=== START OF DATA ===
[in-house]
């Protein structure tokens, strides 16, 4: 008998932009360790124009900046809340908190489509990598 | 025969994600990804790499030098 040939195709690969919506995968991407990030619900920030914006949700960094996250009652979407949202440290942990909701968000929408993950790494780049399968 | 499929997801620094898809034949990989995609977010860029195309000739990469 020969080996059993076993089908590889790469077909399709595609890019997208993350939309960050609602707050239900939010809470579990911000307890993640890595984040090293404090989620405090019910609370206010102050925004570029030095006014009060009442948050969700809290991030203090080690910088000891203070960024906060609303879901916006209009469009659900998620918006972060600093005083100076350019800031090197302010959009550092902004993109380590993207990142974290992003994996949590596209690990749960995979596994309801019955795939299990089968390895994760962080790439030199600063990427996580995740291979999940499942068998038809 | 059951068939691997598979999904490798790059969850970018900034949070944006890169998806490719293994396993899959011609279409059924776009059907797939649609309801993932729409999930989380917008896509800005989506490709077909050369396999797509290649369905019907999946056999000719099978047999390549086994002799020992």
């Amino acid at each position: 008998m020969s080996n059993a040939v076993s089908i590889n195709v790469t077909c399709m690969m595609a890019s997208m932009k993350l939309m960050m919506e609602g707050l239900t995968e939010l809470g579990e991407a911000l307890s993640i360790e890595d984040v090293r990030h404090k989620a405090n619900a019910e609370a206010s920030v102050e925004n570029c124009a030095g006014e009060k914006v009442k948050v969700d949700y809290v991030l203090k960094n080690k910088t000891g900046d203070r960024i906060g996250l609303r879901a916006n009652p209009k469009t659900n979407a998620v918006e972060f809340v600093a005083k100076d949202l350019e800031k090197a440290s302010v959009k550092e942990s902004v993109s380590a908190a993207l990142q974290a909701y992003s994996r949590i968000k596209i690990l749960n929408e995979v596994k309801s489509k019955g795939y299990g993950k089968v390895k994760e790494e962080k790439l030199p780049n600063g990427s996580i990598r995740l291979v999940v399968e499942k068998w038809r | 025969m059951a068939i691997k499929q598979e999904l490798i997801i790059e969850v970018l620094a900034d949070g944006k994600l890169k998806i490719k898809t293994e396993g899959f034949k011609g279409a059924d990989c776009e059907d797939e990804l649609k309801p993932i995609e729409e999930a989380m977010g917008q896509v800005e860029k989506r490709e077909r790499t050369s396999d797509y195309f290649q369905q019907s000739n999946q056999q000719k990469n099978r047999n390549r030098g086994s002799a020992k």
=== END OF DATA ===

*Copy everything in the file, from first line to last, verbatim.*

[in-house]
């Protein structure tokens, strides 16, 4: 008998932009360790124009900046809340908190489509990598 | 025969994600990804790499030098 040939195709690969919506995968991407990030619900920030914006949700960094996250009652979407949202440290942990909701968000929408993950790494780049399968 | 499929997801620094898809034949990989995609977010860029195309000739990469 020969080996059993076993089908590889790469077909399709595609890019997208993350939309960050609602707050239900939010809470579990911000307890993640890595984040090293404090989620405090019910609370206010102050925004570029030095006014009060009442948050969700809290991030203090080690910088000891203070960024906060609303879901916006209009469009659900998620918006972060600093005083100076350019800031090197302010959009550092902004993109380590993207990142974290992003994996949590596209690990749960995979596994309801019955795939299990089968390895994760962080790439030199600063990427996580995740291979999940499942068998038809 | 059951068939691997598979999904490798790059969850970018900034949070944006890169998806490719293994396993899959011609279409059924776009059907797939649609309801993932729409999930989380917008896509800005989506490709077909050369396999797509290649369905019907999946056999000719099978047999390549086994002799020992």
């Amino acid at each position: 008998m020969s080996n059993a040939v076993s089908i590889n195709v790469t077909c399709m690969m595609a890019s997208m932009k993350l939309m960050m919506e609602g707050l239900t995968e939010l809470g579990e991407a911000l307890s993640i360790e890595d984040v090293r990030h404090k989620a405090n619900a019910e609370a206010s920030v102050e925004n570029c124009a030095g006014e009060k914006v009442k948050v969700d949700y809290v991030l203090k960094n080690k910088t000891g900046d203070r960024i906060g996250l609303r879901a916006n009652p209009k469009t659900n979407a998620v918006e972060f809340v600093a005083k100076d949202l350019e800031k090197a440290s302010v959009k550092e942990s902004v993109s380590a908190a993207l990142q974290a909701y992003s994996r949590i968000k596209i690990l749960n929408e995979v596994k309801s489509k019955g795939y299990g993950k089968v390895k994760e790494e962080k790439l030199p780049n600063g990427s996580i990598r995740l291979v999940v399968e499942k068998w038809r | 025969m059951a068939i691997k499929q598979e999904l490798i997801i790059e969850v970018l620094a900034d949070g944006k994600l890169k998806i490719k898809t293994e396993g899959f034949k011609g279409a059924d990989c776009e059907d797939e990804l649609k309801p993932i995609e729409e999930a989380m977010g917008q896509v800005e860029k989506r490709e077909r790499t050369s396999d797509y195309f290649q369905q019907s000739n999946q056999q000719k990469n099978r047999n390549r030098g086994s002799a020992k």